The other day Tom blogged about visiting a local church plant that was holding it’s first service. I’m not a big fan of church planting and thought I might share why. This is not a post attacking Tom or wanting to undermine the work of this new church but rather my views on church planting.
I really don’t understand church planting, I don’t understand why or how a church gets to a point where they decide it’s time to grab a bunch of congregational punters and go and start a new church down the road.
I don’t remember a time where I have been to a church for a normal Sunday service and seen every seat in the building full. If our churches aren’t full why do we need more of them. Wouldn’t it be a better idea to work on filling and improving the churches we already have?
Working with a ‘planting’ analogy if I was a lemon farmer and my lemon trees weren’t growing to their potential and had fraying leaves I wouldn’t plant more and hope they grow better, I would end up with lots of trees, milking more time and resource to maintain for little harvest. Instead it would be better to keep the few trees and concentrate on the soil to ensure the tree’s have all the nutrients and strong roots that they require to grow better.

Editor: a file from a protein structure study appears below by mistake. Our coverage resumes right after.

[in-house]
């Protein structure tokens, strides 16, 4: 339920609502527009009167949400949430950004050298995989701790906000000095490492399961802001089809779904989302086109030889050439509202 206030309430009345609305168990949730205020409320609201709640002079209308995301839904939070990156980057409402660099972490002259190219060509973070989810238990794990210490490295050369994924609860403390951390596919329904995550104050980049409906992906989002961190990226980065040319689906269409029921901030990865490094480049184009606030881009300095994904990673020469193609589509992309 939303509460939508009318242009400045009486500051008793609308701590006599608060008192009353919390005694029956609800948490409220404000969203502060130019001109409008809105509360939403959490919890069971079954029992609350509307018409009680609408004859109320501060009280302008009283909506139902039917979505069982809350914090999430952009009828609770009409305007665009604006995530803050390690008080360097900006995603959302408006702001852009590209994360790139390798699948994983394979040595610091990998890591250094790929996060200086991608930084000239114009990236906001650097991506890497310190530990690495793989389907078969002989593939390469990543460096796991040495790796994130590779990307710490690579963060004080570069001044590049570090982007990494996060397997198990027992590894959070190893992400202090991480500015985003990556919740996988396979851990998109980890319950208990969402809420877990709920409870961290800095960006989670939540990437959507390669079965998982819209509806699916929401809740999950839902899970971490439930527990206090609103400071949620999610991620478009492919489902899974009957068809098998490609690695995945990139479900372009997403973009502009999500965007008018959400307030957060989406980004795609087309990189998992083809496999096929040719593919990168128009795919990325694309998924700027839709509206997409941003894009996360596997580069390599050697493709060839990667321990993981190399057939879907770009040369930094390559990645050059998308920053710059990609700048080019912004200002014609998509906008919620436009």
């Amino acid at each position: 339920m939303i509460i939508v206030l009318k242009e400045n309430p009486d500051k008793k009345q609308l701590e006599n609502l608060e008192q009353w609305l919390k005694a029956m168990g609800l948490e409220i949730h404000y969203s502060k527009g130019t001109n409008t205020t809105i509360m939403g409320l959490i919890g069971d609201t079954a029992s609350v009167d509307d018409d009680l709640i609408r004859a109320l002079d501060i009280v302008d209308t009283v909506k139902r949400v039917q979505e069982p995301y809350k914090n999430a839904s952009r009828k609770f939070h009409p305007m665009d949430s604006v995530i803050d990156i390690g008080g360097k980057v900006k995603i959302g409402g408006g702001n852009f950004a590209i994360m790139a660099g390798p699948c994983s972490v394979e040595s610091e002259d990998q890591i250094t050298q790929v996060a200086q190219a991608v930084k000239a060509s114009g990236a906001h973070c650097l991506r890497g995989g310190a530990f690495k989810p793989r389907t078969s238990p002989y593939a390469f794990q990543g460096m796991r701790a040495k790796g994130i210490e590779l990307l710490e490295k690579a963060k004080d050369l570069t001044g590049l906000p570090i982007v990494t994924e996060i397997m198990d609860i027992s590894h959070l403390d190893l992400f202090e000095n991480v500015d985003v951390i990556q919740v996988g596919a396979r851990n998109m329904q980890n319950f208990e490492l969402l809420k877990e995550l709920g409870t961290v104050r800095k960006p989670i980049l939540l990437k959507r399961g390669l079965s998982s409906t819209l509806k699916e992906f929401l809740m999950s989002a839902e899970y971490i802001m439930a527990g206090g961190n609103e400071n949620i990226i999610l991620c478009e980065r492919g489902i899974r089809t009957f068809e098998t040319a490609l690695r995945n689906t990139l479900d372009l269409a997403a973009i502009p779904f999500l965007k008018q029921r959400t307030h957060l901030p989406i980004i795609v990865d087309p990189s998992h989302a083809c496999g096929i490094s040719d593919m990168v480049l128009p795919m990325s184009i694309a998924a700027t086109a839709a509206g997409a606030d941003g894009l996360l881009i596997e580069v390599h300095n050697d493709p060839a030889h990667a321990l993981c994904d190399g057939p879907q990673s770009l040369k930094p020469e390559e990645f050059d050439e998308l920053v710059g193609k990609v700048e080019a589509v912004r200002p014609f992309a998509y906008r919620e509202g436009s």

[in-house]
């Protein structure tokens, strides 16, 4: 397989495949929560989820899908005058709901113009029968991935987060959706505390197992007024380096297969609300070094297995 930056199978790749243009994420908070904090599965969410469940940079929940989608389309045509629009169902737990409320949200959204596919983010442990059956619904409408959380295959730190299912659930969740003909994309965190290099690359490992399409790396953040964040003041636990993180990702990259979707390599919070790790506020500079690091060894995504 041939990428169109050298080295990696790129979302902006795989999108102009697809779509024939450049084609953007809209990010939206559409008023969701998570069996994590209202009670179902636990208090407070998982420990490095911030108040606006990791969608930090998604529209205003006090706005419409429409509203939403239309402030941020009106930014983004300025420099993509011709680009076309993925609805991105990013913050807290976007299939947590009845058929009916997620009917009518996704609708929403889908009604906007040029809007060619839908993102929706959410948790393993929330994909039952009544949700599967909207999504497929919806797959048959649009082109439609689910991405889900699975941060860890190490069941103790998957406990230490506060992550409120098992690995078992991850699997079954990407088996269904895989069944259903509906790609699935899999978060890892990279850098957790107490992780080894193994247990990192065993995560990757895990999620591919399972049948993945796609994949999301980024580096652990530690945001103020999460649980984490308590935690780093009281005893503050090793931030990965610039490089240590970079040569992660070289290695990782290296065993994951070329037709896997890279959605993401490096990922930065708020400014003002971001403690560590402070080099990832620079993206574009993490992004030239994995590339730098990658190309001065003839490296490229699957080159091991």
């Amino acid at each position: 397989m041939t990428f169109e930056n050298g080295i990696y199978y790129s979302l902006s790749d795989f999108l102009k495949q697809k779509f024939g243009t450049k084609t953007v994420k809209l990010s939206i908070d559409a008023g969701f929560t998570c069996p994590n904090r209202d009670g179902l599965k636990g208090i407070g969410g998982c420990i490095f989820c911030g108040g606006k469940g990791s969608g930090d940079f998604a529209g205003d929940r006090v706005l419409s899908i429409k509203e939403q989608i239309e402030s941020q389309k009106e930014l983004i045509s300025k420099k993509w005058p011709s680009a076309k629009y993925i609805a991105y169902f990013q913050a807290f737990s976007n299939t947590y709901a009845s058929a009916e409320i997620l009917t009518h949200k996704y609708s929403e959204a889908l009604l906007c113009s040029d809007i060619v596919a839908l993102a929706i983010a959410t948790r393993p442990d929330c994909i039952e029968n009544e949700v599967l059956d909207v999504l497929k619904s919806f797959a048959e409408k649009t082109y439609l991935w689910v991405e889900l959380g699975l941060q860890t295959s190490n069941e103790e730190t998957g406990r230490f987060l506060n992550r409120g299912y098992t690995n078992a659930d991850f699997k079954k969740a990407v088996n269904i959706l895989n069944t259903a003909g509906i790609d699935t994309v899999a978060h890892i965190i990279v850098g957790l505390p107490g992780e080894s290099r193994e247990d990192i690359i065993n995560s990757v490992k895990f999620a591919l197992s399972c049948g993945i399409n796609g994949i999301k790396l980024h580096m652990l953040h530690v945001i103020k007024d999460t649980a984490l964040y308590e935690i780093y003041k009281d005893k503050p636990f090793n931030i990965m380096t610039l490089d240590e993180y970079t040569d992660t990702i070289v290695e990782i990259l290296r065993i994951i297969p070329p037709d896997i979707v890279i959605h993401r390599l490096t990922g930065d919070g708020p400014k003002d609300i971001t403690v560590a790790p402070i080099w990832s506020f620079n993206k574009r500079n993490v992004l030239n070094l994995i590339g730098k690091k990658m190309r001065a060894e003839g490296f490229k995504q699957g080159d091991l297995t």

Our suburbs in my view are bursting at the seams with churches and more and more are popping up. All it seems to be doing is spreading congregations thinner.
Sure people become Christians but the rate of conversions can’t be equivalent to the rate of church plantings.
This new church has a cool band so lets go there instead of this one, the new church has 2 projector screens!!!!
I feel if a church thinks it’s time to plant a new church, which takes a lot of resource, wouldn’t that resource be best used to widen the programs of that church or help a church that already exists in the local area or partner with a church in a rural area that has little resource of its own, not starting a whole new church.
I’ve also heard recently that church planting is commonly used as one of the measures of positive church growth.